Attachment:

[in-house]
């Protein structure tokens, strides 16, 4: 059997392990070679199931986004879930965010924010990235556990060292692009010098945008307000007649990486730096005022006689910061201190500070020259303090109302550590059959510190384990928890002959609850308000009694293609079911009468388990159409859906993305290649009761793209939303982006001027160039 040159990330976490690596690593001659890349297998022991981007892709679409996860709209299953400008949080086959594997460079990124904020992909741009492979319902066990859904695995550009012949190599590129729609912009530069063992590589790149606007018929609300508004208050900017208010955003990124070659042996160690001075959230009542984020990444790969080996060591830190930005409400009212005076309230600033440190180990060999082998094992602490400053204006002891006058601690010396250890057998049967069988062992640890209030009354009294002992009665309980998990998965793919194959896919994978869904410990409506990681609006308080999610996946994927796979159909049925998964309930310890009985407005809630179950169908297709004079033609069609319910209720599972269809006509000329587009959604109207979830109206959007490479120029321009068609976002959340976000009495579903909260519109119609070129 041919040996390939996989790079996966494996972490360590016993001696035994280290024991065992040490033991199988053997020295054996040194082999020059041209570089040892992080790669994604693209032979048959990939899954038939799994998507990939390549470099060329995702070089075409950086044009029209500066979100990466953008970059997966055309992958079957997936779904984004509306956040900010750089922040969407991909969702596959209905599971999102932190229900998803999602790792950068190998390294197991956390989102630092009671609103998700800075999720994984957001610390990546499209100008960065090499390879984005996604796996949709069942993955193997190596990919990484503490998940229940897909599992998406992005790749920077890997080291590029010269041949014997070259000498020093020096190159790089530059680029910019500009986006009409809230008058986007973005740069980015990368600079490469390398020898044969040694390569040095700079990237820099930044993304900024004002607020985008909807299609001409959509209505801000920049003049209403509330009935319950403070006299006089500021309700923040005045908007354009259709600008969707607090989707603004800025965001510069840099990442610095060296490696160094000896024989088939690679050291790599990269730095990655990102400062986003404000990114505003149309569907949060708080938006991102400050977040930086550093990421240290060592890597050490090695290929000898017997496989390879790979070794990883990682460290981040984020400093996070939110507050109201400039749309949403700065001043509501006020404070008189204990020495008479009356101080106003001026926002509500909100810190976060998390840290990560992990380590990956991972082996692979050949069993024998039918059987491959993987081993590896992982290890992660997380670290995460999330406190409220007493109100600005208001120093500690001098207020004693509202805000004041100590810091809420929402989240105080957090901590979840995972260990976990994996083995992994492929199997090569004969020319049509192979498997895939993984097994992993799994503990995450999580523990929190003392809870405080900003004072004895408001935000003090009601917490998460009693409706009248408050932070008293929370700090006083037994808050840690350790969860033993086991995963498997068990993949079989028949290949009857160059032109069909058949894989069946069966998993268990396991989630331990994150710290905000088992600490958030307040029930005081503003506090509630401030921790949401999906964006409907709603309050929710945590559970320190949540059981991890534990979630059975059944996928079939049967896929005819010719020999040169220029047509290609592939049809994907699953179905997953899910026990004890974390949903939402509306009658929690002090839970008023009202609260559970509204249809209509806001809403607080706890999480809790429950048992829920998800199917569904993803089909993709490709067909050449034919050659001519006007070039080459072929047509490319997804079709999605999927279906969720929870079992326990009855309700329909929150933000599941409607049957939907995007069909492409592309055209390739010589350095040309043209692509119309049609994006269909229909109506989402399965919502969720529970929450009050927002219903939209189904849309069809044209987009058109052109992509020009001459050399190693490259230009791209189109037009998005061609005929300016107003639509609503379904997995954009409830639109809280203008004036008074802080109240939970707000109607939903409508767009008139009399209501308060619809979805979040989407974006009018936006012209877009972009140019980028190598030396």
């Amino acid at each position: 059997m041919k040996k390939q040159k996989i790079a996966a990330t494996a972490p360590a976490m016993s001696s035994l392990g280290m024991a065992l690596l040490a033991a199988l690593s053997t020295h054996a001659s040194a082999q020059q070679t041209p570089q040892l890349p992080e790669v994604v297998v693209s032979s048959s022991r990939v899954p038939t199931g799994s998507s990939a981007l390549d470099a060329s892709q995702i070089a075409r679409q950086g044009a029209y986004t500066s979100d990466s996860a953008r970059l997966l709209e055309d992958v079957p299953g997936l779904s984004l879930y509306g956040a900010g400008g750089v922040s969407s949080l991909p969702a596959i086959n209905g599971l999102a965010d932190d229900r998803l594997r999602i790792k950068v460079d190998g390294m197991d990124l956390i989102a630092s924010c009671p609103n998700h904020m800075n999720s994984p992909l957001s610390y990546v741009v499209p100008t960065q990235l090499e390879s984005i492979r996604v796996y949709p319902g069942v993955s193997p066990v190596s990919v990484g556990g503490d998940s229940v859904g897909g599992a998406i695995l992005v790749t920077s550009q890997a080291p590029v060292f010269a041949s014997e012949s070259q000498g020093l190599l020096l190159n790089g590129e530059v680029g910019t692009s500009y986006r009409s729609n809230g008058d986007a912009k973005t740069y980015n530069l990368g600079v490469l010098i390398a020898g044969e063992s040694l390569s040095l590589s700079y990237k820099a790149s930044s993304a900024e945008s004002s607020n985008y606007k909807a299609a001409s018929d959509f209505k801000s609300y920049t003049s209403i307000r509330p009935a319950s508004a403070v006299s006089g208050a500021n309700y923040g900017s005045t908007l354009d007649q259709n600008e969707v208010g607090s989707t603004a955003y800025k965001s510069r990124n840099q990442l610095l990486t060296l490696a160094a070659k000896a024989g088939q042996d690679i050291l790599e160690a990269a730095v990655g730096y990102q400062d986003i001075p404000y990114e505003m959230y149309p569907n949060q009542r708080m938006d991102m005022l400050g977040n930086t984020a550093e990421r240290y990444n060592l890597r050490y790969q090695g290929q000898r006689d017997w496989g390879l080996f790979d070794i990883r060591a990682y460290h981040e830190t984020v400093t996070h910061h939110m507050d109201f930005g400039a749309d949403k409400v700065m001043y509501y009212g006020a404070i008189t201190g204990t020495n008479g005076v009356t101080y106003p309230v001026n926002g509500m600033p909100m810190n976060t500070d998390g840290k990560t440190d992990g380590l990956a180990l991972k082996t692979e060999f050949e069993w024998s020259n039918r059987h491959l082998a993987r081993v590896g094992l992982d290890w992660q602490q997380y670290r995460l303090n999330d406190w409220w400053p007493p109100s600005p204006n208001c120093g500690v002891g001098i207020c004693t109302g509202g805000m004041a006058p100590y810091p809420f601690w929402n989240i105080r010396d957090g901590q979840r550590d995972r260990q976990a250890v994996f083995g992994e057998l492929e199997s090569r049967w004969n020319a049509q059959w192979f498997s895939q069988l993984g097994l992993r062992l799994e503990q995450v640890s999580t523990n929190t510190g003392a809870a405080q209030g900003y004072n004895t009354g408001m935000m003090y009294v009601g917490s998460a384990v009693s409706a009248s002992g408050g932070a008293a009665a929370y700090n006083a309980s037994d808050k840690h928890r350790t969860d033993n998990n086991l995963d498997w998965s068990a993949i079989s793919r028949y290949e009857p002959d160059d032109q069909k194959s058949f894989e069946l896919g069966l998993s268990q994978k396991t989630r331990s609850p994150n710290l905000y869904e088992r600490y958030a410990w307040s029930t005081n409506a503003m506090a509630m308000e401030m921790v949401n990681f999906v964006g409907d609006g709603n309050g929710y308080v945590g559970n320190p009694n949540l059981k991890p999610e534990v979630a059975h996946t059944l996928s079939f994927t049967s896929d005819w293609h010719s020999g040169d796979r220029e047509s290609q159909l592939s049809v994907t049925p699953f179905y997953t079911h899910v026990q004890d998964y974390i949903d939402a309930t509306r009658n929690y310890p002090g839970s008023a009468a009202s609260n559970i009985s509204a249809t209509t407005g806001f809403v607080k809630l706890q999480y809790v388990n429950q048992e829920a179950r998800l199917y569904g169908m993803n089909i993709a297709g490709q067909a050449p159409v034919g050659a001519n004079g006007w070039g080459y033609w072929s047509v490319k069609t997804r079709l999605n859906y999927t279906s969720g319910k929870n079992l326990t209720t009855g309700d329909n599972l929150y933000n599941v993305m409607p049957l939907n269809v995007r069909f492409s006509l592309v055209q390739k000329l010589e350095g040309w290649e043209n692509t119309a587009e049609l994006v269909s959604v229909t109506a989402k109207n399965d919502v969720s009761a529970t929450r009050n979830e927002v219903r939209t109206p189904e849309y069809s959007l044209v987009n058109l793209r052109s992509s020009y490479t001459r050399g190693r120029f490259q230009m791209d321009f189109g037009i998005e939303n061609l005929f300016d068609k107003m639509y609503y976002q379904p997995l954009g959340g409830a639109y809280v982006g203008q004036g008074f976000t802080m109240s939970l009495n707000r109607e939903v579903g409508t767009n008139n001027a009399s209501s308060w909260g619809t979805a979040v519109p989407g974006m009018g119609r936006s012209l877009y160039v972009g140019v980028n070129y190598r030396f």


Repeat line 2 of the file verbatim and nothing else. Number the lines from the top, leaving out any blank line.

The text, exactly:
């Protein structure tokens, strides 16, 4: 059997392990070679199931986004879930965010924010990235556990060292692009010098945008307000007649990486730096005022006689910061201190500070020259303090109302550590059959510190384990928890002959609850308000009694293609079911009468388990159409859906993305290649009761793209939303982006001027160039 040159990330976490690596690593001659890349297998022991981007892709679409996860709209299953400008949080086959594997460079990124904020992909741009492979319902066990859904695995550009012949190599590129729609912009530069063992590589790149606007018929609300508004208050900017208010955003990124070659042996160690001075959230009542984020990444790969080996060591830190930005409400009212005076309230600033440190180990060999082998094992602490400053204006002891006058601690010396250890057998049967069988062992640890209030009354009294002992009665309980998990998965793919194959896919994978869904410990409506990681609006308080999610996946994927796979159909049925998964309930310890009985407005809630179950169908297709004079033609069609319910209720599972269809006509000329587009959604109207979830109206959007490479120029321009068609976002959340976000009495579903909260519109119609070129 041919040996390939996989790079996966494996972490360590016993001696035994280290024991065992040490033991199988053997020295054996040194082999020059041209570089040892992080790669994604693209032979048959990939899954038939799994998507990939390549470099060329995702070089075409950086044009029209500066979100990466953008970059997966055309992958079957997936779904984004509306956040900010750089922040969407991909969702596959209905599971999102932190229900998803999602790792950068190998390294197991956390989102630092009671609103998700800075999720994984957001610390990546499209100008960065090499390879984005996604796996949709069942993955193997190596990919990484503490998940229940897909599992998406992005790749920077890997080291590029010269041949014997070259000498020093020096190159790089530059680029910019500009986006009409809230008058986007973005740069980015990368600079490469390398020898044969040694390569040095700079990237820099930044993304900024004002607020985008909807299609001409959509209505801000920049003049209403509330009935319950403070006299006089500021309700923040005045908007354009259709600008969707607090989707603004800025965001510069840099990442610095060296490696160094000896024989088939690679050291790599990269730095990655990102400062986003404000990114505003149309569907949060708080938006991102400050977040930086550093990421240290060592890597050490090695290929000898017997496989390879790979070794990883990682460290981040984020400093996070939110507050109201400039749309949403700065001043509501006020404070008189204990020495008479009356101080106003001026926002509500909100810190976060998390840290990560992990380590990956991972082996692979050949069993024998039918059987491959993987081993590896992982290890992660997380670290995460999330406190409220007493109100600005208001120093500690001098207020004693509202805000004041100590810091809420929402989240105080957090901590979840995972260990976990994996083995992994492929199997090569004969020319049509192979498997895939993984097994992993799994503990995450999580523990929190003392809870405080900003004072004895408001935000003090009601917490998460009693409706009248408050932070008293929370700090006083037994808050840690350790969860033993086991995963498997068990993949079989028949290949009857160059032109069909058949894989069946069966998993268990396991989630331990994150710290905000088992600490958030307040029930005081503003506090509630401030921790949401999906964006409907709603309050929710945590559970320190949540059981991890534990979630059975059944996928079939049967896929005819010719020999040169220029047509290609592939049809994907699953179905997953899910026990004890974390949903939402509306009658929690002090839970008023009202609260559970509204249809209509806001809403607080706890999480809790429950048992829920998800199917569904993803089909993709490709067909050449034919050659001519006007070039080459072929047509490319997804079709999605999927279906969720929870079992326990009855309700329909929150933000599941409607049957939907995007069909492409592309055209390739010589350095040309043209692509119309049609994006269909229909109506989402399965919502969720529970929450009050927002219903939209189904849309069809044209987009058109052109992509020009001459050399190693490259230009791209189109037009998005061609005929300016107003639509609503379904997995954009409830639109809280203008004036008074802080109240939970707000109607939903409508767009008139009399209501308060619809979805979040989407974006009018936006012209877009972009140019980028190598030396």